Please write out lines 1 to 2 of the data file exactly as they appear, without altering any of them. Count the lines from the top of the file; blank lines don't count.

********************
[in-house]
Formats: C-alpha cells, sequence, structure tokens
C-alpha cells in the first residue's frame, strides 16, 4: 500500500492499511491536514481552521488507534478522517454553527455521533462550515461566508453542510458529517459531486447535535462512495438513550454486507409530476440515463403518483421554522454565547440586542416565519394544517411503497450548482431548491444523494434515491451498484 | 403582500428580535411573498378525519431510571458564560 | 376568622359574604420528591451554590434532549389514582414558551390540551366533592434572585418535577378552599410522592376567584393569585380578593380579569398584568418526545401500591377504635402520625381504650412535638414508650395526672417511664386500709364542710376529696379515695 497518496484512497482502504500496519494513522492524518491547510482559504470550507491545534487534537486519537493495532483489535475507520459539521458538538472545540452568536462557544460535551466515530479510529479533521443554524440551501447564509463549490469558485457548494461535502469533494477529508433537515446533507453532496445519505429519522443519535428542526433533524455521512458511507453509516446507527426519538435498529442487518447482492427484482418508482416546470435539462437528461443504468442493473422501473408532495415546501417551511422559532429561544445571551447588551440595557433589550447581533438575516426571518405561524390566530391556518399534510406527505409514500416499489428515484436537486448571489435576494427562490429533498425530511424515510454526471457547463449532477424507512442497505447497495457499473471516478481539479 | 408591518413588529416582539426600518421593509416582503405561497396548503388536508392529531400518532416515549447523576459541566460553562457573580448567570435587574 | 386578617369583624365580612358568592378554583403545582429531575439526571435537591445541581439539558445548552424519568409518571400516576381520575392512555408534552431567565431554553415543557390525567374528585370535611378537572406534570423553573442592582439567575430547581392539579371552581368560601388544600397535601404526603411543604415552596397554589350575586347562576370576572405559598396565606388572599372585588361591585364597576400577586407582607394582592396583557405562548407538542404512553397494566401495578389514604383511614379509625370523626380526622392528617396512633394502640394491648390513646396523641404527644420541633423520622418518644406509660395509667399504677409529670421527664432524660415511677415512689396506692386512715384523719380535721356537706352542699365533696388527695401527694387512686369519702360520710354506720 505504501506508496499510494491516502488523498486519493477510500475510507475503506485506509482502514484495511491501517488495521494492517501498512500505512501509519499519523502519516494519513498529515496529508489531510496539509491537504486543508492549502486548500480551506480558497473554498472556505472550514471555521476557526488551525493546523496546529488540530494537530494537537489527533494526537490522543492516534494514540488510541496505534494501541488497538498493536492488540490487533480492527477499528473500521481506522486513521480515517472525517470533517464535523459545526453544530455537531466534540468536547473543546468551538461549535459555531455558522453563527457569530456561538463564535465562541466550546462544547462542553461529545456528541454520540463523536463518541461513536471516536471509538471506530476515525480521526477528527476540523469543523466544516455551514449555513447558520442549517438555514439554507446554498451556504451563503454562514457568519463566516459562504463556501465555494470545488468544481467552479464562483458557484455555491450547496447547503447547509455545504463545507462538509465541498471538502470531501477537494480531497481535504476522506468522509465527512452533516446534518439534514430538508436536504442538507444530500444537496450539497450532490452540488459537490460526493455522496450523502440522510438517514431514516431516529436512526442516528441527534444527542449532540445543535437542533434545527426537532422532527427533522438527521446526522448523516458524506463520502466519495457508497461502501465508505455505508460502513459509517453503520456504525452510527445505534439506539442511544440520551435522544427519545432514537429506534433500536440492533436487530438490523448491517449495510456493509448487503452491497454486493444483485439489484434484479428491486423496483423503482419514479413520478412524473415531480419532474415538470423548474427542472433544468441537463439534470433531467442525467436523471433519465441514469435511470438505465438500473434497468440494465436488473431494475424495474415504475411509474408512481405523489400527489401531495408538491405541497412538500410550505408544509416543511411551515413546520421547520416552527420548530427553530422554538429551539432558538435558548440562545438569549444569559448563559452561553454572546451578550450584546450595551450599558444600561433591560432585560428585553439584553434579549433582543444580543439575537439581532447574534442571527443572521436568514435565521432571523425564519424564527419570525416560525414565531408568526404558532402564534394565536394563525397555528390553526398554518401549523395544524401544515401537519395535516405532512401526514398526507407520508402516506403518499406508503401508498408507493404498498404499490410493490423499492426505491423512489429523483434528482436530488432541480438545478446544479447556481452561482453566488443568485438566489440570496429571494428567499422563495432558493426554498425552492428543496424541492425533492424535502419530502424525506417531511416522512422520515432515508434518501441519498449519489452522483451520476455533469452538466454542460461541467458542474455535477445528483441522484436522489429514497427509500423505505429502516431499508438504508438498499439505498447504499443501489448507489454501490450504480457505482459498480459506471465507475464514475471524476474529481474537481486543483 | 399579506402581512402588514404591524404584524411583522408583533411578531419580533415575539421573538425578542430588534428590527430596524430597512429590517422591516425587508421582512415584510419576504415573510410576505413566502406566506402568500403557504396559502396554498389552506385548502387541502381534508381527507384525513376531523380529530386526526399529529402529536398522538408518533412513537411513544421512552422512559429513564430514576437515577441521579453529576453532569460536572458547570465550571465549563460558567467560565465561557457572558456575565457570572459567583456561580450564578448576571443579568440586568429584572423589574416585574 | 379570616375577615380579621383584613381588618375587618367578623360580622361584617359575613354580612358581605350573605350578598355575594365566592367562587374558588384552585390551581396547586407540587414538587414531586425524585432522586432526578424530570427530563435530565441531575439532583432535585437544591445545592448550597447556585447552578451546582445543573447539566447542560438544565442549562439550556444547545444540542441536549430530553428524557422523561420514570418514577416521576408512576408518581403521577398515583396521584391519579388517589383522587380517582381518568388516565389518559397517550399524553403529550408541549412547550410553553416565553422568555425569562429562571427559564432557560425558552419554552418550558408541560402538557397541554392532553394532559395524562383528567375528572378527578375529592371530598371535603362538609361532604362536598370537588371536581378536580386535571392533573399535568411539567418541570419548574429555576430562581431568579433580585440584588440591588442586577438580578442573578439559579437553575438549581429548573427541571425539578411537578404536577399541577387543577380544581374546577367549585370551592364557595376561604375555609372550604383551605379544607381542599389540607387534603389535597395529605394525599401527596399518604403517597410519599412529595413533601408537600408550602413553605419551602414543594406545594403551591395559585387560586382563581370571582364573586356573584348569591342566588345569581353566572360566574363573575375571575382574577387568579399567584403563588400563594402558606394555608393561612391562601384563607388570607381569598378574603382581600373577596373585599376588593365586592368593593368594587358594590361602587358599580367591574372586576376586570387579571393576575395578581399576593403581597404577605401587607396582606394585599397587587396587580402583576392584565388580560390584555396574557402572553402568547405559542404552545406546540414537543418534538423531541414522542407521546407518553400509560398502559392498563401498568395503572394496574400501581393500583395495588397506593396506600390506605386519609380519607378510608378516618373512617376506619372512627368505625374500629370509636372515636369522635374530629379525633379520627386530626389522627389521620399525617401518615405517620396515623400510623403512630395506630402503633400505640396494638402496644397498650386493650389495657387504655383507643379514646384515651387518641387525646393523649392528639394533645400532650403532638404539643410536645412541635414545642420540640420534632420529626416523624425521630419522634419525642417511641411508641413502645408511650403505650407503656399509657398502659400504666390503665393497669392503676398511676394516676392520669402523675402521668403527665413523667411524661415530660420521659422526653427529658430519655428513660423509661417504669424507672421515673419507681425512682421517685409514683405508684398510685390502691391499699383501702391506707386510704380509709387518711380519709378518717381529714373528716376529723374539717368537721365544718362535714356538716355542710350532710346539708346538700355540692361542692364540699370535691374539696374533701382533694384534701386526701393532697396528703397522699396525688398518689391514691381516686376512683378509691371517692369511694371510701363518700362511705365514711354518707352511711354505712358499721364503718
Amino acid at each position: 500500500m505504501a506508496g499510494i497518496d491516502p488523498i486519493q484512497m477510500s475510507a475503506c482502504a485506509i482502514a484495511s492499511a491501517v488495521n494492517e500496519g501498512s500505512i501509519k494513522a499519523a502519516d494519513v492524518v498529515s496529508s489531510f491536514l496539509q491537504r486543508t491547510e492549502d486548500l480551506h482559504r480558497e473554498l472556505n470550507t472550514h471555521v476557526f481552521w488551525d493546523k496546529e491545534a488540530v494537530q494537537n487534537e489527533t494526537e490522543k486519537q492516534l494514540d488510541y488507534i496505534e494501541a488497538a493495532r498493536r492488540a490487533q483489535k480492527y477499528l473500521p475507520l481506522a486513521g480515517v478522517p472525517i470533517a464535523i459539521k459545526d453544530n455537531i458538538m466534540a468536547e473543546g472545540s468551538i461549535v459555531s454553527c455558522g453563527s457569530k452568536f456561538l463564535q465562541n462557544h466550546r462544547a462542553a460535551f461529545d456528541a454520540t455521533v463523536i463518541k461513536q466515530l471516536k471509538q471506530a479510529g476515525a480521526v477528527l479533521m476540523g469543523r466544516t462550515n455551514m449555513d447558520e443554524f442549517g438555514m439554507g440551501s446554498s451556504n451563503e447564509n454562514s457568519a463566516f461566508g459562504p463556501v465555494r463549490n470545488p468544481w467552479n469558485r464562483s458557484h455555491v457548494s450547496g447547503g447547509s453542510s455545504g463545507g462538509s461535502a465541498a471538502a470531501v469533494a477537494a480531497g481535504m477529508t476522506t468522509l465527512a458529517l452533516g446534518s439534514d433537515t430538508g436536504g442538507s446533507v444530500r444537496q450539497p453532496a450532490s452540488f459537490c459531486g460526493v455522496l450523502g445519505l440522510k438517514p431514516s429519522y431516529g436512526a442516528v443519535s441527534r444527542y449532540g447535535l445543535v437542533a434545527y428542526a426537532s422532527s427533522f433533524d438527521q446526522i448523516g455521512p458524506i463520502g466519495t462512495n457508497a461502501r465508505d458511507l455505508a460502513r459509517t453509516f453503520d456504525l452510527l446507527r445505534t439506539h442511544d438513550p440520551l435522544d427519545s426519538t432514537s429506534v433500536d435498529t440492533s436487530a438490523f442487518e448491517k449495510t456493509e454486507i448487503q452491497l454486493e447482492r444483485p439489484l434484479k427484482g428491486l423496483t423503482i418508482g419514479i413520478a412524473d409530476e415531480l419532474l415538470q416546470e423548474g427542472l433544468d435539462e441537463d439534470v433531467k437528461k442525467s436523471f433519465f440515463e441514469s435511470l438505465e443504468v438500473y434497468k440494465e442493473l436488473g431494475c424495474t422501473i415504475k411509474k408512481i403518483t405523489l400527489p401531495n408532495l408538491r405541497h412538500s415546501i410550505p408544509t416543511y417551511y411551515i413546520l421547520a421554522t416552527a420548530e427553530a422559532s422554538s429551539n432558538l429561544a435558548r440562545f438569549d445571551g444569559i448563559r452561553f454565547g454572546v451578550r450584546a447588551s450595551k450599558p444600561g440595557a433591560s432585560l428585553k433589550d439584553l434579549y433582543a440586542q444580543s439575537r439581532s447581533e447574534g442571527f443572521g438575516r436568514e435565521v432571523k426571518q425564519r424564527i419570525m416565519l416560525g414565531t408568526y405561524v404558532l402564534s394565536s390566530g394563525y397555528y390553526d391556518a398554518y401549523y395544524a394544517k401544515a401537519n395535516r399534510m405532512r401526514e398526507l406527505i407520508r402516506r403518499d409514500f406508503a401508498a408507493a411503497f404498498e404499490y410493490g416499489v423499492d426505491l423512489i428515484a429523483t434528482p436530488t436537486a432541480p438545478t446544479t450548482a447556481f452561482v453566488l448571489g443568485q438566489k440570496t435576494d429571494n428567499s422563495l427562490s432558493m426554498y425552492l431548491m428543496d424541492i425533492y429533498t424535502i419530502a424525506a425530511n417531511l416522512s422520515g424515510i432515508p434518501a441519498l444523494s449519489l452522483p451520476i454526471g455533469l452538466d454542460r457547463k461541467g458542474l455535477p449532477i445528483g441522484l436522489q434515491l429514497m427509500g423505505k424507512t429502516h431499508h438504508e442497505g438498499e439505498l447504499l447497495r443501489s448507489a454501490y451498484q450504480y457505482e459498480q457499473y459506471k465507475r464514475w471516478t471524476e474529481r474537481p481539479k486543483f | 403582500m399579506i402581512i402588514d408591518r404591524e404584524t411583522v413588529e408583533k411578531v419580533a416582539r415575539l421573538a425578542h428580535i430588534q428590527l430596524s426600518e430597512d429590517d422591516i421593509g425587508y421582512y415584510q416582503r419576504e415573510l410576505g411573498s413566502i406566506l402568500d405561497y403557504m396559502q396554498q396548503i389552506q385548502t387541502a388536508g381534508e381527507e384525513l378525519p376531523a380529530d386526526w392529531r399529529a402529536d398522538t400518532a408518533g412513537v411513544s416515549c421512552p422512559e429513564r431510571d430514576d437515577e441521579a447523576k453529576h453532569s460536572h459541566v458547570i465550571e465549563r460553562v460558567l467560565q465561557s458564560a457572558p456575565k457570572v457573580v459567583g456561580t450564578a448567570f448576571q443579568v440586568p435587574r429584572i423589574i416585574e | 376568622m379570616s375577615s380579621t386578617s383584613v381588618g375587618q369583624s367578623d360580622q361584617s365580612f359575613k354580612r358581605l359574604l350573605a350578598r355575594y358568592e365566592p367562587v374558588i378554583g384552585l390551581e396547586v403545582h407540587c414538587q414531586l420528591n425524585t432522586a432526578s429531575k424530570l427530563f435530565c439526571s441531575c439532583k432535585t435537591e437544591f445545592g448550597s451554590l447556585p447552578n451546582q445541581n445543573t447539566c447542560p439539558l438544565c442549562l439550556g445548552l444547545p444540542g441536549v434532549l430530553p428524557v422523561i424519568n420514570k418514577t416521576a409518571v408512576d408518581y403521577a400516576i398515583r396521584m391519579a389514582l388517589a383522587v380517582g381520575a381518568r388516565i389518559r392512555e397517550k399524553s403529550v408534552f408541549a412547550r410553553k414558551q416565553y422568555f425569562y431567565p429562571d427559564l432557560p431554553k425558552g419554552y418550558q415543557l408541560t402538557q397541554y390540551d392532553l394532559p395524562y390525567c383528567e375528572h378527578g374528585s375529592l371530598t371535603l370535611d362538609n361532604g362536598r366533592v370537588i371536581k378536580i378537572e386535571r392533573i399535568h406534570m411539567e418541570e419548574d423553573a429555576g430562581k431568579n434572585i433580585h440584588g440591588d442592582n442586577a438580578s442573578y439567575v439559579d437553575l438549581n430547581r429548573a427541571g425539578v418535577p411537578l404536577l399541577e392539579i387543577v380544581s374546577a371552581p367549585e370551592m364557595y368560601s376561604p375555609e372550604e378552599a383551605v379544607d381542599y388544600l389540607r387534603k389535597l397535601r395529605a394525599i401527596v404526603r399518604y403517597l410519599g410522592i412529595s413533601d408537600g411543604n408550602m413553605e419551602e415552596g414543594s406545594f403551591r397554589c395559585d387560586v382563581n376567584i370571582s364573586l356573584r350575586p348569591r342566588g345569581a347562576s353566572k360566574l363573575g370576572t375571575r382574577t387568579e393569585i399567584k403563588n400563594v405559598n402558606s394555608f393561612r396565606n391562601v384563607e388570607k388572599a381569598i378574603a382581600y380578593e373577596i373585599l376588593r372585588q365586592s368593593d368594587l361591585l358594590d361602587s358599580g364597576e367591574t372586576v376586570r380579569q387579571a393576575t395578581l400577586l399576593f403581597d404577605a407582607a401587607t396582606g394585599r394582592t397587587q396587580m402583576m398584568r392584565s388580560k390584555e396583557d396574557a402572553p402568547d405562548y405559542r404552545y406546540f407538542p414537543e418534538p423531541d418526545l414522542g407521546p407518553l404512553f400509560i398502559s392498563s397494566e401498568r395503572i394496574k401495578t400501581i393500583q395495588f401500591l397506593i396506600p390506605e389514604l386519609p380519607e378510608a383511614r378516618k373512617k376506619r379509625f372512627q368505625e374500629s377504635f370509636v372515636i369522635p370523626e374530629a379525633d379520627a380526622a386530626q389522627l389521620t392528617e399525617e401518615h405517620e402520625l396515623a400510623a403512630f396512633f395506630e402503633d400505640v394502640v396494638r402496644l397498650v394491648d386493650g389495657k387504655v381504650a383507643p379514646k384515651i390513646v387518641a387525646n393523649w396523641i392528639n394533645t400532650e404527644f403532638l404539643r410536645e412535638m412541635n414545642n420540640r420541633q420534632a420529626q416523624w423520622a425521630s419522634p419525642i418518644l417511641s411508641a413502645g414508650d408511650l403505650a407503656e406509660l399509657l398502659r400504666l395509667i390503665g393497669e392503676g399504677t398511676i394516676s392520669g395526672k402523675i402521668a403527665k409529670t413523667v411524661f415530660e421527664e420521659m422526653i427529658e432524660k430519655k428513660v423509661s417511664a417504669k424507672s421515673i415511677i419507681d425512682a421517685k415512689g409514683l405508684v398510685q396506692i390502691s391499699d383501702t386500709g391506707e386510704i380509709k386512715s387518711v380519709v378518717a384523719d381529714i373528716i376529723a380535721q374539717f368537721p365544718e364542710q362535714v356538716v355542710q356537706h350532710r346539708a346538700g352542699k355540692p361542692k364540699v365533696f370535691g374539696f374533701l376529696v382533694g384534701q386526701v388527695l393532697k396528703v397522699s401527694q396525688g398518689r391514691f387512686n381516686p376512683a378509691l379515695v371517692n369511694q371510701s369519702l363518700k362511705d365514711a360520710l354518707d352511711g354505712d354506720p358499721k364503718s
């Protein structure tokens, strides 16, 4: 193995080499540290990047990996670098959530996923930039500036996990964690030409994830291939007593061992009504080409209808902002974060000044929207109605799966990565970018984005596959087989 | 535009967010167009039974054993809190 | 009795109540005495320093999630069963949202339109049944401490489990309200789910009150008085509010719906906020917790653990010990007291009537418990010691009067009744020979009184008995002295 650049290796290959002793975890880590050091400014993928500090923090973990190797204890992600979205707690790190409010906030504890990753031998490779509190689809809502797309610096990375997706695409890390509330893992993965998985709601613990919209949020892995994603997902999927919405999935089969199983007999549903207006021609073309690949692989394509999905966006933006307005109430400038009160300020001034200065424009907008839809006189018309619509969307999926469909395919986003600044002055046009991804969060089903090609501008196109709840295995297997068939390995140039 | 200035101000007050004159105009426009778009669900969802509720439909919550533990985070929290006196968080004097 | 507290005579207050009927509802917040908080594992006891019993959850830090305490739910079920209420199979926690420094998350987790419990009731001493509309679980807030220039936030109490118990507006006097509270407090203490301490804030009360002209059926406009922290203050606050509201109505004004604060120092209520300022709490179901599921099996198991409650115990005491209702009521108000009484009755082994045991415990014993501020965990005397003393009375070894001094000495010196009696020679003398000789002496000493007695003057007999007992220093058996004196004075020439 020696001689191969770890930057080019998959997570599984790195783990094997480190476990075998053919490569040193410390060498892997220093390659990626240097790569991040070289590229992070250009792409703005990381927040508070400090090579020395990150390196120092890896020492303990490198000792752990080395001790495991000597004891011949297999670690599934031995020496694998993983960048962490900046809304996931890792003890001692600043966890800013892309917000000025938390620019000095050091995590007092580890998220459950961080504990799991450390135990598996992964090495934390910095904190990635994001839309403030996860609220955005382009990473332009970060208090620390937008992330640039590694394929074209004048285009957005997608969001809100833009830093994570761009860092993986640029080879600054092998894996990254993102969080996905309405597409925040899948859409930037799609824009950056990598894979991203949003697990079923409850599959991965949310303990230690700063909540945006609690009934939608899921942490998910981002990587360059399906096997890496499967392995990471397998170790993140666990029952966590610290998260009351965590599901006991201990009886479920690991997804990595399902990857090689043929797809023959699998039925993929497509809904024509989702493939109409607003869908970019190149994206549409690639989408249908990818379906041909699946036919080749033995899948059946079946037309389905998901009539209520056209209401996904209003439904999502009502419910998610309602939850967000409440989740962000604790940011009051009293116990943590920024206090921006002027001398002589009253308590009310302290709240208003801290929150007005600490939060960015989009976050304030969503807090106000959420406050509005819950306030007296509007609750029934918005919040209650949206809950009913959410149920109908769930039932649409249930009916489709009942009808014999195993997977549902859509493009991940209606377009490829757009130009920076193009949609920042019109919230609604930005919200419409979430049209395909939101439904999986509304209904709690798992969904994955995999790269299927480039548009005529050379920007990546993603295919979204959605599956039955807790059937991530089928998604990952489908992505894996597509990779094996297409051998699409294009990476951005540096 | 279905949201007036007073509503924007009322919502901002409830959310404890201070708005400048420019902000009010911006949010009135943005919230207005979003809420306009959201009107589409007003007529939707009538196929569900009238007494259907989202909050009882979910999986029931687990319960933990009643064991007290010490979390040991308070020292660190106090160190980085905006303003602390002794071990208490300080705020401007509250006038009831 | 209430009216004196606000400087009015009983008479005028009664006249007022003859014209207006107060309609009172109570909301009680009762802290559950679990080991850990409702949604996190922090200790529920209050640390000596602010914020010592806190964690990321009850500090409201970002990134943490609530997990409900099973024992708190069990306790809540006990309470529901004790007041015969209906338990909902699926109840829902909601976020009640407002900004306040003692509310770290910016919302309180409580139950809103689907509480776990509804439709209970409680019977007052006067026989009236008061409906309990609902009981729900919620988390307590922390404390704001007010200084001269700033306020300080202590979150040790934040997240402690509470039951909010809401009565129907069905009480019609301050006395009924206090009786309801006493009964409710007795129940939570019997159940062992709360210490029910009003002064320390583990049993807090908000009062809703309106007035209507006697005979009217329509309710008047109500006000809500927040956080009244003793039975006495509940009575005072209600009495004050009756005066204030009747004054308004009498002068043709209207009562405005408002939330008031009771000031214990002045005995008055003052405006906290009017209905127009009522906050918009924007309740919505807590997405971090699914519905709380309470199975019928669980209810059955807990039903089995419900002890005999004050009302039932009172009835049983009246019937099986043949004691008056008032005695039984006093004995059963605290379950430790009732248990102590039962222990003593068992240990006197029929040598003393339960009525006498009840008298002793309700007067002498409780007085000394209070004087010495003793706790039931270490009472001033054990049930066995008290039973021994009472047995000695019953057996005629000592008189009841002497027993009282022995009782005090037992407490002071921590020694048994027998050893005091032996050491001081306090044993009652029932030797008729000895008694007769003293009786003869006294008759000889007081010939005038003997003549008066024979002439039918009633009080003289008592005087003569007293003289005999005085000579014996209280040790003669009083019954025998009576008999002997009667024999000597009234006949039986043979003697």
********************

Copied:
[in-house]
Formats: C-alpha cells, sequence, structure tokens